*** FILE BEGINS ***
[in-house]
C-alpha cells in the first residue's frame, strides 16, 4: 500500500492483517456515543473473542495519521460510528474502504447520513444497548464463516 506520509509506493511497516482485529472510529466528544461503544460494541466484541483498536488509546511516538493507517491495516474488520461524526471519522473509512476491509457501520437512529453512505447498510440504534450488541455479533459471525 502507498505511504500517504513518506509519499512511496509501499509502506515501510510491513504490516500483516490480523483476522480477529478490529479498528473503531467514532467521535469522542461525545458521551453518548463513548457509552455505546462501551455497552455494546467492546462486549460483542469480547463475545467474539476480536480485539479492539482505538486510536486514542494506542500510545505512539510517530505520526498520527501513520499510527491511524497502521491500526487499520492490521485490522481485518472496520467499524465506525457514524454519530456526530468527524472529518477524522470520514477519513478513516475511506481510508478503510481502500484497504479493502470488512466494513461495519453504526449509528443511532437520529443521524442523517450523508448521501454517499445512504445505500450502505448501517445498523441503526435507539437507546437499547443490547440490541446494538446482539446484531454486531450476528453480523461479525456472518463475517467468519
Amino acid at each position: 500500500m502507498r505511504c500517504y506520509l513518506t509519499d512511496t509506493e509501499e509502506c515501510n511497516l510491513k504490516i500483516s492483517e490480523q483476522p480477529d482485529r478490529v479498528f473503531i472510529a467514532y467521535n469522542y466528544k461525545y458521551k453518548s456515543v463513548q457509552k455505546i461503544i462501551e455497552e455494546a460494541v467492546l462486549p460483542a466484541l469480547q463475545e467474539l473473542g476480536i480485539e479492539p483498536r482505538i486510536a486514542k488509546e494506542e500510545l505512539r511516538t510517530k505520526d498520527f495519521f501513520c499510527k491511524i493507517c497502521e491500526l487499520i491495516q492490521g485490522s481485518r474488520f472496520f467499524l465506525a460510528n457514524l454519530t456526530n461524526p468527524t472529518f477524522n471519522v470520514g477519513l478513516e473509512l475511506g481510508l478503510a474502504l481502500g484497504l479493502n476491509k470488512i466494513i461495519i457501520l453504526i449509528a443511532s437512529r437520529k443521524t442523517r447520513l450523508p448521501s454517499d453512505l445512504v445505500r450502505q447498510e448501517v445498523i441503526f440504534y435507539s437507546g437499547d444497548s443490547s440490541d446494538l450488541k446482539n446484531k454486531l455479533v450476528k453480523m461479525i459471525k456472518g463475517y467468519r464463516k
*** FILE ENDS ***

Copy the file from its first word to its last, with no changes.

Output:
[in-house]
C-alpha cells in the first residue's frame, strides 16, 4: 500500500492483517456515543473473542495519521460510528474502504447520513444497548464463516 506520509509506493511497516482485529472510529466528544461503544460494541466484541483498536488509546511516538493507517491495516474488520461524526471519522473509512476491509457501520437512529453512505447498510440504534450488541455479533459471525 502507498505511504500517504513518506509519499512511496509501499509502506515501510510491513504490516500483516490480523483476522480477529478490529479498528473503531467514532467521535469522542461525545458521551453518548463513548457509552455505546462501551455497552455494546467492546462486549460483542469480547463475545467474539476480536480485539479492539482505538486510536486514542494506542500510545505512539510517530505520526498520527501513520499510527491511524497502521491500526487499520492490521485490522481485518472496520467499524465506525457514524454519530456526530468527524472529518477524522470520514477519513478513516475511506481510508478503510481502500484497504479493502470488512466494513461495519453504526449509528443511532437520529443521524442523517450523508448521501454517499445512504445505500450502505448501517445498523441503526435507539437507546437499547443490547440490541446494538446482539446484531454486531450476528453480523461479525456472518463475517467468519
Amino acid at each position: 500500500m502507498r505511504c500517504y506520509l513518506t509519499d512511496t509506493e509501499e509502506c515501510n511497516l510491513k504490516i500483516s492483517e490480523q483476522p480477529d482485529r478490529v479498528f473503531i472510529a467514532y467521535n469522542y466528544k461525545y458521551k453518548s456515543v463513548q457509552k455505546i461503544i462501551e455497552e455494546a460494541v467492546l462486549p460483542a466484541l469480547q463475545e467474539l473473542g476480536i480485539e479492539p483498536r482505538i486510536a486514542k488509546e494506542e500510545l505512539r511516538t510517530k505520526d498520527f495519521f501513520c499510527k491511524i493507517c497502521e491500526l487499520i491495516q492490521g485490522s481485518r474488520f472496520f467499524l465506525a460510528n457514524l454519530t456526530n461524526p468527524t472529518f477524522n471519522v470520514g477519513l478513516e473509512l475511506g481510508l478503510a474502504l481502500g484497504l479493502n476491509k470488512i466494513i461495519i457501520l453504526i449509528a443511532s437512529r437520529k443521524t442523517r447520513l450523508p448521501s454517499d453512505l445512504v445505500r450502505q447498510e448501517v445498523i441503526f440504534y435507539s437507546g437499547d444497548s443490547s440490541d446494538l450488541k446482539n446484531k454486531l455479533v450476528k453480523m461479525i459471525k456472518g463475517y467468519r464463516k